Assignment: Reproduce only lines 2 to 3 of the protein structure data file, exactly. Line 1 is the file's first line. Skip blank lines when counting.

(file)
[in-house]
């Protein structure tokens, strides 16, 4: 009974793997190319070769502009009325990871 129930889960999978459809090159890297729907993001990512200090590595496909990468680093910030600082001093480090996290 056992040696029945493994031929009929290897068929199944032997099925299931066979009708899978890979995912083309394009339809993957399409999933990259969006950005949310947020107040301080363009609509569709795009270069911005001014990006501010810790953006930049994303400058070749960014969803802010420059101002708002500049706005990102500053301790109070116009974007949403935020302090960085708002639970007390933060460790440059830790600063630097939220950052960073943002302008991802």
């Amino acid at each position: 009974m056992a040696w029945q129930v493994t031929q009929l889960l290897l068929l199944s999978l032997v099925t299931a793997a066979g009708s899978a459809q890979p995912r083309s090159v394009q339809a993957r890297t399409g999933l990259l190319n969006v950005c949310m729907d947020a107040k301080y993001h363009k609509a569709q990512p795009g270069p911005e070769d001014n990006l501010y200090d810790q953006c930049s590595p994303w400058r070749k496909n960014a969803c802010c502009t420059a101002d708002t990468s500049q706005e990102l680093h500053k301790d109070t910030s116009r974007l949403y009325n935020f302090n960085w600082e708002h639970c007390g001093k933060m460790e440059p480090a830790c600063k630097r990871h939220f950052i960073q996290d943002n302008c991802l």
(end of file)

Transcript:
């Protein structure tokens, strides 16, 4: 009974793997190319070769502009009325990871 129930889960999978459809090159890297729907993001990512200090590595496909990468680093910030600082001093480090996290 056992040696029945493994031929009929290897068929199944032997099925299931066979009708899978890979995912083309394009339809993957399409999933990259969006950005949310947020107040301080363009609509569709795009270069911005001014990006501010810790953006930049994303400058070749960014969803802010420059101002708002500049706005990102500053301790109070116009974007949403935020302090960085708002639970007390933060460790440059830790600063630097939220950052960073943002302008991802």
């Amino acid at each position: 009974m056992a040696w029945q129930v493994t031929q009929l889960l290897l068929l199944s999978l032997v099925t299931a793997a066979g009708s899978a459809q890979p995912r083309s090159v394009q339809a993957r890297t399409g999933l990259l190319n969006v950005c949310m729907d947020a107040k301080y993001h363009k609509a569709q990512p795009g270069p911005e070769d001014n990006l501010y200090d810790q953006c930049s590595p994303w400058r070749k496909n960014a969803c802010c502009t420059a101002d708002t990468s500049q706005e990102l680093h500053k301790d109070t910030s116009r974007l949403y009325n935020f302090n960085w600082e708002h639970c007390g001093k933060m460790e440059p480090a830790c600063k630097r990871h939220f950052i960073q996290d943002n302008c991802l």